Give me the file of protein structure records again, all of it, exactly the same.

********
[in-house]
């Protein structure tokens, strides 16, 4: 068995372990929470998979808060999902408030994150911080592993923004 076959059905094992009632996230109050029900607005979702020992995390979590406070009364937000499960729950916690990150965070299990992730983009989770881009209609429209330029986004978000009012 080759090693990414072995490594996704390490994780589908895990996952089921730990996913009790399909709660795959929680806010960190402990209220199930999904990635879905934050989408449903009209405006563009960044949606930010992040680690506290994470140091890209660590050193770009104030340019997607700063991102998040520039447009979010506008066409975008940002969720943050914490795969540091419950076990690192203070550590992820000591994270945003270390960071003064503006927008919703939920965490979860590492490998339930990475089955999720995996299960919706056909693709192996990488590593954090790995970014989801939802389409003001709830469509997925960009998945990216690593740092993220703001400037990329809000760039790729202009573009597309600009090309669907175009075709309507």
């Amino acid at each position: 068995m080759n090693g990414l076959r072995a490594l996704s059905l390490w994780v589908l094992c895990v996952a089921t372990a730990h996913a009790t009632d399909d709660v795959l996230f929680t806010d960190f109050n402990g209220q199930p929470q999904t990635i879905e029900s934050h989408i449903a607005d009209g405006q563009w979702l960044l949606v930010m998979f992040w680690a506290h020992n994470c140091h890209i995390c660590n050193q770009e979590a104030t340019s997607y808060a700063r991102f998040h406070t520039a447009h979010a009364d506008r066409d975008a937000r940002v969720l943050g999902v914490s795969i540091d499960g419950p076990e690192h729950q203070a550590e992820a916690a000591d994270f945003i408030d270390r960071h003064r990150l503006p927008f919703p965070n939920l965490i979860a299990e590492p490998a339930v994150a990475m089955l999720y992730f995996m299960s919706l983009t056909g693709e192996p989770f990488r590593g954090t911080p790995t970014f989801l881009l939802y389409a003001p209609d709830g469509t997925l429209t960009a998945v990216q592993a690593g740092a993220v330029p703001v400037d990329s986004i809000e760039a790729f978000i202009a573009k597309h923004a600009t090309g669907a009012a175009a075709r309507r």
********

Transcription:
[in-house]
């Protein structure tokens, strides 16, 4: 068995372990929470998979808060999902408030994150911080592993923004 076959059905094992009632996230109050029900607005979702020992995390979590406070009364937000499960729950916690990150965070299990992730983009989770881009209609429209330029986004978000009012 080759090693990414072995490594996704390490994780589908895990996952089921730990996913009790399909709660795959929680806010960190402990209220199930999904990635879905934050989408449903009209405006563009960044949606930010992040680690506290994470140091890209660590050193770009104030340019997607700063991102998040520039447009979010506008066409975008940002969720943050914490795969540091419950076990690192203070550590992820000591994270945003270390960071003064503006927008919703939920965490979860590492490998339930990475089955999720995996299960919706056909693709192996990488590593954090790995970014989801939802389409003001709830469509997925960009998945990216690593740092993220703001400037990329809000760039790729202009573009597309600009090309669907175009075709309507």
């Amino acid at each position: 068995m080759n090693g990414l076959r072995a490594l996704s059905l390490w994780v589908l094992c895990v996952a089921t372990a730990h996913a009790t009632d399909d709660v795959l996230f929680t806010d960190f109050n402990g209220q199930p929470q999904t990635i879905e029900s934050h989408i449903a607005d009209g405006q563009w979702l960044l949606v930010m998979f992040w680690a506290h020992n994470c140091h890209i995390c660590n050193q770009e979590a104030t340019s997607y808060a700063r991102f998040h406070t520039a447009h979010a009364d506008r066409d975008a937000r940002v969720l943050g999902v914490s795969i540091d499960g419950p076990e690192h729950q203070a550590e992820a916690a000591d994270f945003i408030d270390r960071h003064r990150l503006p927008f919703p965070n939920l965490i979860a299990e590492p490998a339930v994150a990475m089955l999720y992730f995996m299960s919706l983009t056909g693709e192996p989770f990488r590593g954090t911080p790995t970014f989801l881009l939802y389409a003001p209609d709830g469509t997925l429209t960009a998945v990216q592993a690593g740092a993220v330029p703001v400037d990329s986004i809000e760039a790729f978000i202009a573009k597309h923004a600009t090309g669907a009012a175009a075709r309507r």